[Stoves] Fuel production, biochar, and feeding the stove in 2040

George Riegg Gambia icecool at qanet.gm
Wed Aug 24 05:11:27 PDT 2011


The gospel from the jungle....
just out of curiosity to my learned friends here

I was part of a workshop with nursery school teachers about environmental 
issues and one of the sessions dealt with the benefits of trees in our lives 
and communities. Compiling a list one teacher said that our traditional 
"bantas" (metting place/time) are held under the village tree (usually a 
massive old Baobab, Silk Cotton or Mango) and this is done because holding 
it there benefits the tree - his argument was that so many people (anything 
up to 25 or 30) give up so much carbon feeding the tree and the tree pays 
back by providing the "better air" as he puts it.... this is also why these 
trees are so healthy....

Being the kind of over-educated cynical guy I am I reserved my comment and 
judgement for another day.... now I wonder.....

George form the jungle

----- Original Message ----- 
From: "Anand Karve" <adkarve at gmail.com>
To: "Discussion of biomass cooking stoves" <stoves at lists.bioenergylists.org>
Sent: Wednesday, August 24, 2011 3:42 AM
Subject: Re: [Stoves] Fuel production, biochar, and feeding the stove in 
2040


Dear Crispin,
that plants grow faster with supply of air containing higher amounts
of carbon dioxide is a well known phenomenon. In fact, it is one of
the factors contributing to higher yield in greenhouses. In peninsular
India we grow crops throughout the year. They need neither artificial
heating nor cooling. Our Institute therefore developed the concept of
a topless greenhouse, which consists of just a skirting of plastic
film around plots of 10m X 10m size.  Carbon dioxide is about 1.5
times as heavy as ordinary air. Therefore when plants breath out
carbon dioxide in the night, the field plots surrounded by the plastic
skirting act as tanks which store the carbon dioxide. In the morning,
when the sun rises, the plants utilize this carbon dioxide in the
process of photosynthesis. Because of the higher concentration of
carbon dioxide in the air, the rate of photosynthesis is higher.
Although this concept has not yet been accepted by the science
establishment, a lot of farmers have started using it to raise high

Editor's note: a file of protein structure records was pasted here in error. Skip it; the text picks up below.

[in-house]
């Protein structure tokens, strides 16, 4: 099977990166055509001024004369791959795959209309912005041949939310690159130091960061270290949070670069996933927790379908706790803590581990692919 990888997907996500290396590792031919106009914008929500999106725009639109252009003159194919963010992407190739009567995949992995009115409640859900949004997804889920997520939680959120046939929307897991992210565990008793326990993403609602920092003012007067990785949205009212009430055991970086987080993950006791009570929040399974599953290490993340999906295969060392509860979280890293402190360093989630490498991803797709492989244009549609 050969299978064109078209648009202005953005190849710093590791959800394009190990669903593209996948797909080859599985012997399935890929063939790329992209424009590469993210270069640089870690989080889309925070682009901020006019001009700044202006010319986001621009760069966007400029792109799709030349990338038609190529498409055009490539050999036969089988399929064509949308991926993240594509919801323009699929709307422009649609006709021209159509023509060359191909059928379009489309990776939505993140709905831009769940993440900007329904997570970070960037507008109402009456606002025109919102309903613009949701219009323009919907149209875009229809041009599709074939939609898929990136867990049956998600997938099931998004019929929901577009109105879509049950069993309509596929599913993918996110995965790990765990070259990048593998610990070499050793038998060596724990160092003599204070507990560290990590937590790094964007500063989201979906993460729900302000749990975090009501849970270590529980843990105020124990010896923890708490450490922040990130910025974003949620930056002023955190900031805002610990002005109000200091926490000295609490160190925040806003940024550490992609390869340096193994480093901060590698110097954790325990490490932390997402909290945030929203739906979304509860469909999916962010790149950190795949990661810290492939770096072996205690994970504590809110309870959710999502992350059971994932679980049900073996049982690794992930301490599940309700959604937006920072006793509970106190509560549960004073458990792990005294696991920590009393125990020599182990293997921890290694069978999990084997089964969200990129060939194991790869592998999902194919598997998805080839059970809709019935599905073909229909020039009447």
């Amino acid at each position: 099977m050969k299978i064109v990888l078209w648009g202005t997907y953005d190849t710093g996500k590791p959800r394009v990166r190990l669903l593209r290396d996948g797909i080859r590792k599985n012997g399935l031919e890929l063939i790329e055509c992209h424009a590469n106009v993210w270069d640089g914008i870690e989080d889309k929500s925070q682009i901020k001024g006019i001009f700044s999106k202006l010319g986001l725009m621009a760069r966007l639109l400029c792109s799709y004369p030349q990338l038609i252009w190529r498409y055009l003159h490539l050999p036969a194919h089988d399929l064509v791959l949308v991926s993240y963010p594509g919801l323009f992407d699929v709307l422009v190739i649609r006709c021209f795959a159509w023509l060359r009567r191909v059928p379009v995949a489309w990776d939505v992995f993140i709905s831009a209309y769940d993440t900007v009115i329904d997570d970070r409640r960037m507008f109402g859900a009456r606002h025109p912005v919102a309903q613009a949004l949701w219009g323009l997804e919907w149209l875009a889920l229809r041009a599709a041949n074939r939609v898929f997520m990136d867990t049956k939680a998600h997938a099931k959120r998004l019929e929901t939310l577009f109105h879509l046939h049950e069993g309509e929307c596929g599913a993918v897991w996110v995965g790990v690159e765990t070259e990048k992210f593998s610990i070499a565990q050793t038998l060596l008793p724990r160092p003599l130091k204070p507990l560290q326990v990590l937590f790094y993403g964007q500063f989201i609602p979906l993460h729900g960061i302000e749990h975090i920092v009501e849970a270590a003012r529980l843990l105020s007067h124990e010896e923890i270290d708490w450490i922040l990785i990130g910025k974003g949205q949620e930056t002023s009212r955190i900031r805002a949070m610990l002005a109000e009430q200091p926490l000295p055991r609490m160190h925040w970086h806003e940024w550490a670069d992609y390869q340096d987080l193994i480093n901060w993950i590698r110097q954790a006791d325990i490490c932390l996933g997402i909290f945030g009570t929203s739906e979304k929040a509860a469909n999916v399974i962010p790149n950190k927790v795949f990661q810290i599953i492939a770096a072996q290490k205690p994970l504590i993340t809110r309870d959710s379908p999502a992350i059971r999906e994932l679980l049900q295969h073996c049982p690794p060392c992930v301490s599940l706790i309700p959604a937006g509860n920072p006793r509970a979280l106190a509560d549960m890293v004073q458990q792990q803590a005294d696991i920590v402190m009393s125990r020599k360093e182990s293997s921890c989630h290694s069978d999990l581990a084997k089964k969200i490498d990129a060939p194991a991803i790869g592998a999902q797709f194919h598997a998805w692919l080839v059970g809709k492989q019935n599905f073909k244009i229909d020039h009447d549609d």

value crops like coloured capsicum and flowers. We have not patented
this technology. Anybody can use it.
Yours
A.D.Karve

On Wed, Aug 24, 2011 at 12:24 AM, Crispin Pemberton-Pigott
<crispinpigott at gmail.com> wrote:
> Dear Friends
>
> I am posting this to the stoves group but it also concerns biochar from 
> two
> processes, pyrogenic char and hydrochar. The former is what stoves 
> produce.
>
> It confirms that biomass (trees and grasses) grow significantly faster 
> (10%)
> under estimated CO2 concentrations for the year 2040. This is confirmation
> of other work that agricultural production which increased since 1950 is
> partly attributable to increased CO2.
>
> It means that within a generation, the management of woodlots for stove
> fuels will be easier, and the area needed per family, smaller.
>
> Regards
>
> Crispin
>
> From
> http://www.licor.com/env/newsline/2011/05/studies-in-german-grasslands-reveal-the-effects-of-climate-change/?utm_source=Newsline&utm_medium=email&utm_content=grasslands&utm_campaign=aug_2011&mkt_tok=3RkMMJWWfF9wsRolvq%2FNZKXonjHpfsX96O4qXrHr08Yy0EZ5VunJEUWy2YoGRdQhcOuuEwcWGog8zAVbFfI%3D
>
> Grasses were grown at elevated CO2 levels.
>
> “Scientists observed a 10% increase in carbon sequestration in biomass but
> no increase in the carbon content in the soil.”
>
> “A new experiment is underway in which scientists seek to determine if and
> how biochar, synthesized by pyrolysis of biomass, can be used for 
> long-term
> carbon sequestration in soils and, as a benefit, increase soil fertility.
> They are using this experiment to evaluate the effects of two different
> chars, a pyrogenic biochar and a hydrochar produced via hydrothermal
> carbonization, their common feedstock (Miscanthus) as well as a “no
> addition” control. They are interested in the impact and fate of biochar 
> and
> hydrochar with respect to N2O and CO2 emissions, plant growth, and carbon
> sequestration.”
>
>
>
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>



-- 
***
Dr. A.D. Karve
President, Appropriate Rural Technology Institute (ARTI)

*Please change my email address in your records to: adkarve at gmail.com *

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